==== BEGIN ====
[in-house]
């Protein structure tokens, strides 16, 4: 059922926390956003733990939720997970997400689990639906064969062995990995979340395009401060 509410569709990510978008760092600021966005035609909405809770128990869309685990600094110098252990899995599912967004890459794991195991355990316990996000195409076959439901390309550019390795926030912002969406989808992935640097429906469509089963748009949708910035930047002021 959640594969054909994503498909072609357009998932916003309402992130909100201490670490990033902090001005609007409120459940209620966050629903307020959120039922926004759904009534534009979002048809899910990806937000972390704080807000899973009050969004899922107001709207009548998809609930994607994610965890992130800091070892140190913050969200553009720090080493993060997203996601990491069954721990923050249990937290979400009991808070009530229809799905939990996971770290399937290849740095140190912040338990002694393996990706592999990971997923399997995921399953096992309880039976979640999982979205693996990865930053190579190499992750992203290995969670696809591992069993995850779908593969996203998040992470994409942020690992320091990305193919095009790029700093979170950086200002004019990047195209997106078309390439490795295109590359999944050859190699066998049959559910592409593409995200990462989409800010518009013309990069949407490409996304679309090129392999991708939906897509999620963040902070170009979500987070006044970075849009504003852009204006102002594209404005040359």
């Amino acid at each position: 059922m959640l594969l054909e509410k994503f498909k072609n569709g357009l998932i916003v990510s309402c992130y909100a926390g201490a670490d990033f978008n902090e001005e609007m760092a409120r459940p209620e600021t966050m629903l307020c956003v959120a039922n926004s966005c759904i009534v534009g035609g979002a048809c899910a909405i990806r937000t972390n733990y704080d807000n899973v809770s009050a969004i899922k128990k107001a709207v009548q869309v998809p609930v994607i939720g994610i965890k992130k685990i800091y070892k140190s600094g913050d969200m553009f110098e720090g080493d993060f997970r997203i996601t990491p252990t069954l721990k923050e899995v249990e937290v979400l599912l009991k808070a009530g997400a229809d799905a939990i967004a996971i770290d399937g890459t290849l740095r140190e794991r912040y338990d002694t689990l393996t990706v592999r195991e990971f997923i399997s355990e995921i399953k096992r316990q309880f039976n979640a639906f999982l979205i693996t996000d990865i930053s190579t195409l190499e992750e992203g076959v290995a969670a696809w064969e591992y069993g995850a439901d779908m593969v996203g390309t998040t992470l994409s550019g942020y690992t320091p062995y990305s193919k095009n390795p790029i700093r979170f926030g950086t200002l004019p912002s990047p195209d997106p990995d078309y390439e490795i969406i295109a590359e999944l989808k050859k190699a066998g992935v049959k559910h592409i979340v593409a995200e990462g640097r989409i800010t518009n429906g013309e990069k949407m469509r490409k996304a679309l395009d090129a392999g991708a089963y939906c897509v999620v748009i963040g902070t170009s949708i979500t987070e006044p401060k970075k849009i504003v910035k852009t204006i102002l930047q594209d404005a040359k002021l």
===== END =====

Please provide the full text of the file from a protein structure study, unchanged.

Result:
[in-house]
């Protein structure tokens, strides 16, 4: 059922926390956003733990939720997970997400689990639906064969062995990995979340395009401060 509410569709990510978008760092600021966005035609909405809770128990869309685990600094110098252990899995599912967004890459794991195991355990316990996000195409076959439901390309550019390795926030912002969406989808992935640097429906469509089963748009949708910035930047002021 959640594969054909994503498909072609357009998932916003309402992130909100201490670490990033902090001005609007409120459940209620966050629903307020959120039922926004759904009534534009979002048809899910990806937000972390704080807000899973009050969004899922107001709207009548998809609930994607994610965890992130800091070892140190913050969200553009720090080493993060997203996601990491069954721990923050249990937290979400009991808070009530229809799905939990996971770290399937290849740095140190912040338990002694393996990706592999990971997923399997995921399953096992309880039976979640999982979205693996990865930053190579190499992750992203290995969670696809591992069993995850779908593969996203998040992470994409942020690992320091990305193919095009790029700093979170950086200002004019990047195209997106078309390439490795295109590359999944050859190699066998049959559910592409593409995200990462989409800010518009013309990069949407490409996304679309090129392999991708939906897509999620963040902070170009979500987070006044970075849009504003852009204006102002594209404005040359």
């Amino acid at each position: 059922m959640l594969l054909e509410k994503f498909k072609n569709g357009l998932i916003v990510s309402c992130y909100a926390g201490a670490d990033f978008n902090e001005e609007m760092a409120r459940p209620e600021t966050m629903l307020c956003v959120a039922n926004s966005c759904i009534v534009g035609g979002a048809c899910a909405i990806r937000t972390n733990y704080d807000n899973v809770s009050a969004i899922k128990k107001a709207v009548q869309v998809p609930v994607i939720g994610i965890k992130k685990i800091y070892k140190s600094g913050d969200m553009f110098e720090g080493d993060f997970r997203i996601t990491p252990t069954l721990k923050e899995v249990e937290v979400l599912l009991k808070a009530g997400a229809d799905a939990i967004a996971i770290d399937g890459t290849l740095r140190e794991r912040y338990d002694t689990l393996t990706v592999r195991e990971f997923i399997s355990e995921i399953k096992r316990q309880f039976n979640a639906f999982l979205i693996t996000d990865i930053s190579t195409l190499e992750e992203g076959v290995a969670a696809w064969e591992y069993g995850a439901d779908m593969v996203g390309t998040t992470l994409s550019g942020y690992t320091p062995y990305s193919k095009n390795p790029i700093r979170f926030g950086t200002l004019p912002s990047p195209d997106p990995d078309y390439e490795i969406i295109a590359e999944l989808k050859k190699a066998g992935v049959k559910h592409i979340v593409a995200e990462g640097r989409i800010t518009n429906g013309e990069k949407m469509r490409k996304a679309l395009d090129a392999g991708a089963y939906c897509v999620v748009i963040g902070t170009s949708i979500t987070e006044p401060k970075k849009i504003v910035k852009t204006i102002l930047q594209d404005a040359k002021l």